For two years, I was the sole designer at Everfest.
During my tenure, I rebranded the company and redesigned its apps. I was a founding team member when we raised a Series A. Leading the round was Live Nation along with storied investors like Chip Conley and Bob Kagle. Everfest was acquired by QCUE in late 2019.
Since most of the app has been redesigned to match newer business goals, I'll share screen shots from along the way.
All supporting photography on the page was shot by yours truly.
Everfest's goal was to create the first ever digital ecosystem for festivals. Fans, festival organizers, vendors, artists, and sponsors had very isolated communication within the festival matrix. Everfest would be the one place that all can gather and provide value to each other.
I designed a vendor portal where vendors could register to sell at festivals. I designed a fan-facing side app that would reward fans with festival perks via yearly subscription. I designed a mobile app that would allow festival organizers to skin a pre-made app to save tens of thousands of dollars. I designed everything.
As with any startup, the pace is quick. This often means proven processes aren't implemented as they fall secondary to the primary goal. One big thing Everfest was missing for its product, development team, and branding, was an elements guide. I worked with the development team to get their view on what the product needed, how its different offerings could be tied together, and what would be frictionless to implement.
The style guide I created never got produced, unfortunately. Happy scrolling.
Though never completed, the native mobile app would've been a templated tool that would allow festival producers to provide festival goers a comprehensive informational app for a much more affordable price than a custom one. In our findings, a custom app at the time could cost up to $100,000. For festivals, this was simply impractical. Between artist booking, insurance, labor, and setup, this would bankrupt most festivals. Everfest aimed to provide value by creating an app that could be rebranded for each of its festival partners at a price around $10,000.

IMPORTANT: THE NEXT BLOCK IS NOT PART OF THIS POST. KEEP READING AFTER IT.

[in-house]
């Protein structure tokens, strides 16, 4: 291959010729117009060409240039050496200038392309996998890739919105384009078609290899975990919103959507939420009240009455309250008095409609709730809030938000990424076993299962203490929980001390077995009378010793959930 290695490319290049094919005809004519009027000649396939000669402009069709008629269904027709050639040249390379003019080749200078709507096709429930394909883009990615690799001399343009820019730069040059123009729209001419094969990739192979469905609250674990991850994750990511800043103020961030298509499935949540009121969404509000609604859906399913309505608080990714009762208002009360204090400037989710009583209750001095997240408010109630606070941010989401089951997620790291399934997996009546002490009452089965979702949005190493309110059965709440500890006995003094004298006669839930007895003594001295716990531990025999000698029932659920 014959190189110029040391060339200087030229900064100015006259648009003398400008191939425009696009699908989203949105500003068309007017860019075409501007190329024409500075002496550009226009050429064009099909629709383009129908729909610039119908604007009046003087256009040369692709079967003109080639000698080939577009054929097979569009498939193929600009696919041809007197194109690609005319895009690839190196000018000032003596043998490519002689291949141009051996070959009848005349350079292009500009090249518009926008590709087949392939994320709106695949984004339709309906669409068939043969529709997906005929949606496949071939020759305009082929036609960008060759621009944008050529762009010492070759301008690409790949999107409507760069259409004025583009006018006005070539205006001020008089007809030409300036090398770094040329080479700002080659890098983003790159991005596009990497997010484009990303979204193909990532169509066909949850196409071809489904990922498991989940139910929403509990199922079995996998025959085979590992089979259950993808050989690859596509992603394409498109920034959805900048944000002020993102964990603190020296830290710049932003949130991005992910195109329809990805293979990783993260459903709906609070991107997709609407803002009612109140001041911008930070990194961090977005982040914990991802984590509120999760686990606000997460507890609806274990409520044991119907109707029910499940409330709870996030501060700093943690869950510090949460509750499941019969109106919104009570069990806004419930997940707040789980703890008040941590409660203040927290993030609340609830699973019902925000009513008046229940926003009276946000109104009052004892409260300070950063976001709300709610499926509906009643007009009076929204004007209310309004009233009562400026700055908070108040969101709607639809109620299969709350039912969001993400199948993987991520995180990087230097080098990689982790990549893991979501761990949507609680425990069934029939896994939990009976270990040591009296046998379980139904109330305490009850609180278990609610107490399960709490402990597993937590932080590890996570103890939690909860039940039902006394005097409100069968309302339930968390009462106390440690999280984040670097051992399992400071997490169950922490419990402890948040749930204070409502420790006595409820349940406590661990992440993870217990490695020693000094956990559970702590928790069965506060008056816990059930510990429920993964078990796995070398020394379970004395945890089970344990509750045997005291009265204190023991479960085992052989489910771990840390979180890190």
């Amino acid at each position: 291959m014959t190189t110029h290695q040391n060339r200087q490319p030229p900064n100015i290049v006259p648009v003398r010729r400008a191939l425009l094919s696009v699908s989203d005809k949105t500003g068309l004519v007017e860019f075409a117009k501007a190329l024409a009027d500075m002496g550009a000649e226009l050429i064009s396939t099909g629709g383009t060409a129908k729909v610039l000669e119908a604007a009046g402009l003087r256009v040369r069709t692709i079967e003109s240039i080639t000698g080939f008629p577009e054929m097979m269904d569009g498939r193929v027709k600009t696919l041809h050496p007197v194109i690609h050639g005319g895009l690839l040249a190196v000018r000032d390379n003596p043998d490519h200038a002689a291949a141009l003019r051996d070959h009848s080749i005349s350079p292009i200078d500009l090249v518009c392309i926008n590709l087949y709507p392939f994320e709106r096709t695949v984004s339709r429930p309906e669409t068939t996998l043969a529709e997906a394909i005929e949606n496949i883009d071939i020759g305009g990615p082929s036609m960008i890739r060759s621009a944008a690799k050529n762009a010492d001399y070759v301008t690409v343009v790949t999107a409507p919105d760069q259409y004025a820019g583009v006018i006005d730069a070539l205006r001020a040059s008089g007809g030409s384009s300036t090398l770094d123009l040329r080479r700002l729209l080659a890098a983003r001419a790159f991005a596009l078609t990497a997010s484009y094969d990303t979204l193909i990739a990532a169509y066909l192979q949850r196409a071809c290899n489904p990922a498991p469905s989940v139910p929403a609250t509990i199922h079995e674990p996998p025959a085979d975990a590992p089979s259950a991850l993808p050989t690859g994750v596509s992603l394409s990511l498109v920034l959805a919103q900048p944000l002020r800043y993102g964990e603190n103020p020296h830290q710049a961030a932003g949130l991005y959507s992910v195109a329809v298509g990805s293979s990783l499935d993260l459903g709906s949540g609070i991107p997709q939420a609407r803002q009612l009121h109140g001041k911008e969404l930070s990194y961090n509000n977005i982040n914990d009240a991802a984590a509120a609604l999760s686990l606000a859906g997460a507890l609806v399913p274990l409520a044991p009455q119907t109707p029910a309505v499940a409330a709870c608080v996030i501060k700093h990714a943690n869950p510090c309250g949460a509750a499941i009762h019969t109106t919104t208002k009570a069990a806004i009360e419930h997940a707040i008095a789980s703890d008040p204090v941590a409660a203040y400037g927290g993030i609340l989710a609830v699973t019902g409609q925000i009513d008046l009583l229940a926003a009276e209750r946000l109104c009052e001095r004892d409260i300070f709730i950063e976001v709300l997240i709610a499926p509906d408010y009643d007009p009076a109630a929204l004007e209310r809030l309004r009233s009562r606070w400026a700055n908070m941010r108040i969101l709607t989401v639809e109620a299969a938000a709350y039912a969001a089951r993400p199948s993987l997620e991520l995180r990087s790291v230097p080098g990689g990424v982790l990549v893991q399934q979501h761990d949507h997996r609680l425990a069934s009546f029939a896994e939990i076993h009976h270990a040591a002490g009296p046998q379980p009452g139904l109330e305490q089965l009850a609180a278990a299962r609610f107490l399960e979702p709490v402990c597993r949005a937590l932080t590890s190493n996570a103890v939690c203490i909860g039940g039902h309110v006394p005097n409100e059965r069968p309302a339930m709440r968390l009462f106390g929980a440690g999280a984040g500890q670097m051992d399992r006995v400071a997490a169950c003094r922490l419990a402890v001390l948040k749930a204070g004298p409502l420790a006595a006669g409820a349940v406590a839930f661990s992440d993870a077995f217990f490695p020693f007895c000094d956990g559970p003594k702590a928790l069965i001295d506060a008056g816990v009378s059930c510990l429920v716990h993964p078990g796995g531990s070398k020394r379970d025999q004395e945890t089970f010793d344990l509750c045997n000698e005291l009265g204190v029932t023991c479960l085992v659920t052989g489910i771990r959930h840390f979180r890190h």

It was to be React Native. This would allow us to stay lean and deploy partner apps quickly versus maintaining two separate codebases.
When I arrived at Everfest, the brand was disjointed and represnted a much younger company. With goals to reach new corners of the festival market, I knew it was key that the brand had a consistent voice when it spoke to them all.
In Alice In Wonderland, Alice decides to take the journey down the rabbit hole to explore a new, magical world. Festivals themselves are little amazing worlds that pop up across the planet. Thus, I tied in the rabbit into the branding so it could be both playful and legitimate.
Selling the Bunny
Everfest's growth was an interesting lesson on scaling a company and its culture. To me, culture is critical. It's important to employee morale, retention, and environment. I pioneered some internal efforts to ensure our new hires felt welcome and assimilated quickly.
Here are a few pages from the new hire kit I put together. It was my own prerogative to create it. Its purpose was to give baseline familiarity with processes, the office, and the mission.
Exit Stage Right
90% of startups fail. 10% of startups fail within the first year. 70% continue to fail from year two to five.
In the two years I was at Everfest, we raised $3.5M in institutional funding. Two years after that, Everfest sold to QCUE. Being a part of a young, scrappy startup brought me invaluable experience in how companies and cultures are formed, how decisions can make or kill a company, and how to guide product direction in a sea of risk.